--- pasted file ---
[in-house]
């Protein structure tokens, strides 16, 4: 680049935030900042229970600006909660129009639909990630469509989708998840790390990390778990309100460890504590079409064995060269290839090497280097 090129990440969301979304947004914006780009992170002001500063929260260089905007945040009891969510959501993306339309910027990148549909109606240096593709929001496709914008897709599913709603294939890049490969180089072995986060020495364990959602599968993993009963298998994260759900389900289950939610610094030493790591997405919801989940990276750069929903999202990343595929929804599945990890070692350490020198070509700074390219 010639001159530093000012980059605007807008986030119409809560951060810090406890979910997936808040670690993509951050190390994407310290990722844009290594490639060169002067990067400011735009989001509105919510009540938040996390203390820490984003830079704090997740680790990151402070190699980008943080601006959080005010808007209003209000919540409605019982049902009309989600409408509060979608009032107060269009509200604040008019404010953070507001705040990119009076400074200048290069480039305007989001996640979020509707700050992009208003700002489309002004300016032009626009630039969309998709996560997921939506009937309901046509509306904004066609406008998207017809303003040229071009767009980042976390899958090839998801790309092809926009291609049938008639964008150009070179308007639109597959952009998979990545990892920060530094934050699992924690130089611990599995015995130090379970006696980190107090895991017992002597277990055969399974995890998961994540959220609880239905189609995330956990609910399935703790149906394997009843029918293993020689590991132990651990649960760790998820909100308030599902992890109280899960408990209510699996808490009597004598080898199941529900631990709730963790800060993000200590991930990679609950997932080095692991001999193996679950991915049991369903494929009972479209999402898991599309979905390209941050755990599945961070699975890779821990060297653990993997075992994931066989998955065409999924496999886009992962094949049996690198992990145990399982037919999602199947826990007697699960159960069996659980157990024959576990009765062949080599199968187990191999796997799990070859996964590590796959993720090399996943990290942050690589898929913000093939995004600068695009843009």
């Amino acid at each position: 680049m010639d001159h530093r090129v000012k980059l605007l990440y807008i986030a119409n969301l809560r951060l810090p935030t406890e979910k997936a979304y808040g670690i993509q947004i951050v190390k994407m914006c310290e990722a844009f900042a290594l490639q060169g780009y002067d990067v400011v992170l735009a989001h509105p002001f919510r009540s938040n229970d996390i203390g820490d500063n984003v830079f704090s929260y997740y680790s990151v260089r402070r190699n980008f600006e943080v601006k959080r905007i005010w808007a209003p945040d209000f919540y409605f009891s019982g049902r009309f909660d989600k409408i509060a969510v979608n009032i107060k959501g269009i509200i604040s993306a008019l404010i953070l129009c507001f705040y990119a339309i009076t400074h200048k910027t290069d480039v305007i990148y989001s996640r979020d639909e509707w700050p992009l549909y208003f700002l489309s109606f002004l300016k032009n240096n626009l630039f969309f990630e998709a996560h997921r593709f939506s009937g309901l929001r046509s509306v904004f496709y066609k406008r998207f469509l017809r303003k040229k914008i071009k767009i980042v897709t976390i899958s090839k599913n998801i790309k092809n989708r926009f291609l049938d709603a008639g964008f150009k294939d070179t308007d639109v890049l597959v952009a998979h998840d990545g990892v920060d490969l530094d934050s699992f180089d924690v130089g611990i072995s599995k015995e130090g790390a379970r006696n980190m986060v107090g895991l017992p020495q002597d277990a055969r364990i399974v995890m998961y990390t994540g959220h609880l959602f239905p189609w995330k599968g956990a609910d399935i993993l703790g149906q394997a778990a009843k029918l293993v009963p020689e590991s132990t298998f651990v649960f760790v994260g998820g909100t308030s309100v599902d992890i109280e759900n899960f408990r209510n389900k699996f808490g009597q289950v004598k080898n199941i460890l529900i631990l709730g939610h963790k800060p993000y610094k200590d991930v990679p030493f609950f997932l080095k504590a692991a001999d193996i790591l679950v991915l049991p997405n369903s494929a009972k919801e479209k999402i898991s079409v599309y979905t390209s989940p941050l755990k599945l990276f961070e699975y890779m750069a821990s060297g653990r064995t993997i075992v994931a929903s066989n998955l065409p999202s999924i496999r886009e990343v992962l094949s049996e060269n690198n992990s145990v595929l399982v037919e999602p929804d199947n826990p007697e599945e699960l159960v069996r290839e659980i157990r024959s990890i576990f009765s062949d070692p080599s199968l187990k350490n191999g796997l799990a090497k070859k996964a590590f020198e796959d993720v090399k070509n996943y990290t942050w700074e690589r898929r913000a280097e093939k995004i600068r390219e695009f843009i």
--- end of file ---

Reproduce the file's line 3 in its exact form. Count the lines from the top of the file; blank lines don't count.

């Amino acid at each position: 680049m010639d001159h530093r090129v000012k980059l605007l990440y807008i986030a119409n969301l809560r951060l810090p935030t406890e979910k997936a979304y808040g670690i993509q947004i951050v190390k994407m914006c310290e990722a844009f900042a290594l490639q060169g780009y002067d990067v400011v992170l735009a989001h509105p002001f919510r009540s938040n229970d996390i203390g820490d500063n984003v830079f704090s929260y997740y680790s990151v260089r402070r190699n980008f600006e943080v601006k959080r905007i005010w808007a209003p945040d209000f919540y409605f009891s019982g049902r009309f909660d989600k409408i509060a969510v979608n009032i107060k959501g269009i509200i604040s993306a008019l404010i953070l129009c507001f705040y990119a339309i009076t400074h200048k910027t290069d480039v305007i990148y989001s996640r979020d639909e509707w700050p992009l549909y208003f700002l489309s109606f002004l300016k032009n240096n626009l630039f969309f990630e998709a996560h997921r593709f939506s009937g309901l929001r046509s509306v904004f496709y066609k406008r998207f469509l017809r303003k040229k914008i071009k767009i980042v897709t976390i899958s090839k599913n998801i790309k092809n989708r926009f291609l049938d709603a008639g964008f150009k294939d070179t308007d639109v890049l597959v952009a998979h998840d990545g990892v920060d490969l530094d934050s699992f180089d924690v130089g611990i072995s599995k015995e130090g790390a379970r006696n980190m986060v107090g895991l017992p020495q002597d277990a055969r364990i399974v995890m998961y990390t994540g959220h609880l959602f239905p189609w995330k599968g956990a609910d399935i993993l703790g149906q394997a778990a009843k029918l293993v009963p020689e590991s132990t298998f651990v649960f760790v994260g998820g909100t308030s309100v599902d992890i109280e759900n899960f408990r209510n389900k699996f808490g009597q289950v004598k080898n199941i460890l529900i631990l709730g939610h963790k800060p993000y610094k200590d991930v990679p030493f609950f997932l080095k504590a692991a001999d193996i790591l679950v991915l049991p997405n369903s494929a009972k919801e479209k999402i898991s079409v599309y979905t390209s989940p941050l755990k599945l990276f961070e699975y890779m750069a821990s060297g653990r064995t993997i075992v994931a929903s066989n998955l065409p999202s999924i496999r886009e990343v992962l094949s049996e060269n690198n992990s145990v595929l399982v037919e999602p929804d199947n826990p007697e599945e699960l159960v069996r290839e659980i157990r024959s990890i576990f009765s062949d070692p080599s199968l187990k350490n191999g796997l799990a090497k070859k996964a590590f020198e796959d993720v090399k070509n996943y990290t942050w700074e690589r898929r913000a280097e093939k995004i600068r390219e695009f843009i």